The Great Debate over whether
transactional funding South Florida
is Legal is Still Raging!
I see blog posts that ask the question, “Is transactional funding South Florida legal?” I watch the answers and they come back from other investors, Realtors and ultimately a closing agent or attorney or two.
To put the debate to rest, transactional funding South Florida is legal in all states if done properly. If done improperly, it can raise to the level of fraud. There are two ways to do transactional funding South Florida and it is very important that the reader understands what is right and what is very wrong with each method.
Before I get into the obvious debate of legality, I want to address the “silent” debate about transactional funding that 99.9% of investors don’t know and few closing agents realize. The question here is “Is transactional funding a loan or not?” The answer may seem very obvious that transactional funding is a temporary loan, but it is not in some of the sharper legal minds in the country.
The monies for transactional funding South Florida are wired into the escrow account of a closing agent to be used for the A – B or initial leg of the double closing that is anticipated. Coincidentally, the end-buyer also should have wired in his total purchase price for the closing. In the agent’s escrow account there will be twice the amount of money needed for the A – B closing. Which money is used, the transactional funds or the end-buyer’s funds? The money is virtually indistinguishable except for the amounts wired into the account.
If the transactional funder requires loan documents to be signed by the investor, the transactional funding is definitely a loan and potentially subject to state document stamps. Some states have already ruled that even if the loan document (mortgage) is not filed in the public record, doc stamps must be purchased. This potentially means that the transactional funder and consequently the investor/borrower will have an extra cost in the transaction.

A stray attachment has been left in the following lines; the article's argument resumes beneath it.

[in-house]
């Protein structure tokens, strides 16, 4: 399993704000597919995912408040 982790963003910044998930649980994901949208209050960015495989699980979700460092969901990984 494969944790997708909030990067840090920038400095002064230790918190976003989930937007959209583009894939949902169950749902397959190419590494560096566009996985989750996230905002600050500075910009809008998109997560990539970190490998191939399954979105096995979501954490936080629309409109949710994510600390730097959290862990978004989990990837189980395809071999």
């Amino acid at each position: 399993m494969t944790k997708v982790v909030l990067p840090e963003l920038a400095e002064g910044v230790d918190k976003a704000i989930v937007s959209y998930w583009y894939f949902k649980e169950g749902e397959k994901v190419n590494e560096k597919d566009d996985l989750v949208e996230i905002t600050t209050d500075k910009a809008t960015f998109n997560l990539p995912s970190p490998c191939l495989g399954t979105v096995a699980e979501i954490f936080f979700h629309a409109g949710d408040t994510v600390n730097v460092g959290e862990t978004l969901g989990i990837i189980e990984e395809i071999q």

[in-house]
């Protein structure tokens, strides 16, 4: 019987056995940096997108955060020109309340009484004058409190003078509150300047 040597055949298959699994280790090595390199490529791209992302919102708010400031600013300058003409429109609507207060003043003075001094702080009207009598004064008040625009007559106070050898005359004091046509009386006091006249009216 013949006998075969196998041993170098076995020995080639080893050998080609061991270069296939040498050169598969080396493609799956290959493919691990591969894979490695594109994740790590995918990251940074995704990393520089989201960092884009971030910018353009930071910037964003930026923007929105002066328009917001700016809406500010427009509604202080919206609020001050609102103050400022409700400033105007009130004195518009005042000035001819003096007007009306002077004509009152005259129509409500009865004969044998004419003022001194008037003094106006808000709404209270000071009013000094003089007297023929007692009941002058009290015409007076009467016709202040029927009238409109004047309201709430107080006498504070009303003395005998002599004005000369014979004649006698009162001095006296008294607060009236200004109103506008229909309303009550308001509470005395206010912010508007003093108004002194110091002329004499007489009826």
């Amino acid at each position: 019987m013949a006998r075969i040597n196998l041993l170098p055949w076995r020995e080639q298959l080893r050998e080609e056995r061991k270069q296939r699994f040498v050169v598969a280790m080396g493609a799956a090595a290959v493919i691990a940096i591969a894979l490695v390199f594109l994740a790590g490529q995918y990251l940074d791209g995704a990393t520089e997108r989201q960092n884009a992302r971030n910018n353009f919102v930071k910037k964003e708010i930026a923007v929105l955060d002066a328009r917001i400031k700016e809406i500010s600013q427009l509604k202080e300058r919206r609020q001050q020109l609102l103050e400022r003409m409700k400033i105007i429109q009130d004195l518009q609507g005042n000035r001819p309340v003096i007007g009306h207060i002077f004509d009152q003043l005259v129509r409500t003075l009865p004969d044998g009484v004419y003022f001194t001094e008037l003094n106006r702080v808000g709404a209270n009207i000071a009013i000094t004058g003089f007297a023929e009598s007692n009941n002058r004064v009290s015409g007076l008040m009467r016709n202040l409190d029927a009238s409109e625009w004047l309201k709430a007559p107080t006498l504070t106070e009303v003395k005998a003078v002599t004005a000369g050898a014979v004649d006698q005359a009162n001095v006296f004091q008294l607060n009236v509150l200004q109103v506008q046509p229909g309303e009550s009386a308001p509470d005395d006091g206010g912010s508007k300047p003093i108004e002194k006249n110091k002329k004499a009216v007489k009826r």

However, if the transactional funder only escrows a given amount of money and doesn’t make the “user” sign loan documents, the monies are not loaned to the investor. This tends to be the majority thinking among closing attorneys and closing agents across the country. In fact, some attorneys using transactional funders actually leave an extra balance in their escrow accounts to cover current and future closings. Your closing agent will know whether or not to charge the investor doc stamps on the transactional funding he is using.
As to the question of whether transactional funding South Florida is legal or not, this is not a legal opinion but rather the combined responses of many attorneys – transactional funding South Florida is legal if the end-buyer’s funds aren’t used for the A – B closing or if all the parties to the transaction sign a Disclaimer Agreement before the closing.
In summary, real estate investors anywhere in the country and specifically in South Florida, should use transactional funding South Florida whenever necessary to legally do double closings in any of the following cities – Miami, Miami Shores, Hialeah, South Miami, Homestead, Doral, North Miami, North Miami Beach, Liberty City, Ft. Lauderdale, Hollywood, Sunrise, Pembroke Pines, Margate, Deerfield Beach, Weston, Plantation, West Palm Beach, Palm Beach, Wellington, Lake Worth, Boca Raton, Boynton Beach, Wellington and Delray Beach to mention a few cities.
To your limitless success,